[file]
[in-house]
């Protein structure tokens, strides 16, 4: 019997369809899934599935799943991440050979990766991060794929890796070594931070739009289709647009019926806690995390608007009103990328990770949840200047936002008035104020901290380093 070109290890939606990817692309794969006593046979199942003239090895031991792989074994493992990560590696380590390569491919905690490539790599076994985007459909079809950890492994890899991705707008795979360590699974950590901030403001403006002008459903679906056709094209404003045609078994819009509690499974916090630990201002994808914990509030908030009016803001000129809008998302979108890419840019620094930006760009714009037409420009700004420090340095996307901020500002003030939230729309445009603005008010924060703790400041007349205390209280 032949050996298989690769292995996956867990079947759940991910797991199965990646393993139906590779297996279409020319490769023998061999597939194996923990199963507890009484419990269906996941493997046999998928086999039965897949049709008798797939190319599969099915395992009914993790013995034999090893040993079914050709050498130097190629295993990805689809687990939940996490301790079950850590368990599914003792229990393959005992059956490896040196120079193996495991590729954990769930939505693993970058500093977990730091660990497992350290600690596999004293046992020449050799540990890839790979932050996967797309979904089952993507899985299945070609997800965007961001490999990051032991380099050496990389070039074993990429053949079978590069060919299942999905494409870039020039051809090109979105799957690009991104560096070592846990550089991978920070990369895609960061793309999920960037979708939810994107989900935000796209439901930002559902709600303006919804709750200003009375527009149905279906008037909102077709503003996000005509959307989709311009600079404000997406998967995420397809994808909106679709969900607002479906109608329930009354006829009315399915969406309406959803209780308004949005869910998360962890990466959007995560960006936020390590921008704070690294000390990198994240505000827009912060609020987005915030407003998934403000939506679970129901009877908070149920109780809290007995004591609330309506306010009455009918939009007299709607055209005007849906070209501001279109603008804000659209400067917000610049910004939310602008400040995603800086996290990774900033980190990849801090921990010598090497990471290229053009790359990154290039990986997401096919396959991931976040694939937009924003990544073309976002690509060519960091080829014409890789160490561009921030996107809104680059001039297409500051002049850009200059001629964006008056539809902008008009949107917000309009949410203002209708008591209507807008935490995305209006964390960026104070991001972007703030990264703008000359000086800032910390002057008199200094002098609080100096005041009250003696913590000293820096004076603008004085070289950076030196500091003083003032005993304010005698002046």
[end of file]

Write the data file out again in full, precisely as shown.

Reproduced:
[in-house]
């Protein structure tokens, strides 16, 4: 019997369809899934599935799943991440050979990766991060794929890796070594931070739009289709647009019926806690995390608007009103990328990770949840200047936002008035104020901290380093 070109290890939606990817692309794969006593046979199942003239090895031991792989074994493992990560590696380590390569491919905690490539790599076994985007459909079809950890492994890899991705707008795979360590699974950590901030403001403006002008459903679906056709094209404003045609078994819009509690499974916090630990201002994808914990509030908030009016803001000129809008998302979108890419840019620094930006760009714009037409420009700004420090340095996307901020500002003030939230729309445009603005008010924060703790400041007349205390209280 032949050996298989690769292995996956867990079947759940991910797991199965990646393993139906590779297996279409020319490769023998061999597939194996923990199963507890009484419990269906996941493997046999998928086999039965897949049709008798797939190319599969099915395992009914993790013995034999090893040993079914050709050498130097190629295993990805689809687990939940996490301790079950850590368990599914003792229990393959005992059956490896040196120079193996495991590729954990769930939505693993970058500093977990730091660990497992350290600690596999004293046992020449050799540990890839790979932050996967797309979904089952993507899985299945070609997800965007961001490999990051032991380099050496990389070039074993990429053949079978590069060919299942999905494409870039020039051809090109979105799957690009991104560096070592846990550089991978920070990369895609960061793309999920960037979708939810994107989900935000796209439901930002559902709600303006919804709750200003009375527009149905279906008037909102077709503003996000005509959307989709311009600079404000997406998967995420397809994808909106679709969900607002479906109608329930009354006829009315399915969406309406959803209780308004949005869910998360962890990466959007995560960006936020390590921008704070690294000390990198994240505000827009912060609020987005915030407003998934403000939506679970129901009877908070149920109780809290007995004591609330309506306010009455009918939009007299709607055209005007849906070209501001279109603008804000659209400067917000610049910004939310602008400040995603800086996290990774900033980190990849801090921990010598090497990471290229053009790359990154290039990986997401096919396959991931976040694939937009924003990544073309976002690509060519960091080829014409890789160490561009921030996107809104680059001039297409500051002049850009200059001629964006008056539809902008008009949107917000309009949410203002209708008591209507807008935490995305209006964390960026104070991001972007703030990264703008000359000086800032910390002057008199200094002098609080100096005041009250003696913590000293820096004076603008004085070289950076030196500091003083003032005993304010005698002046």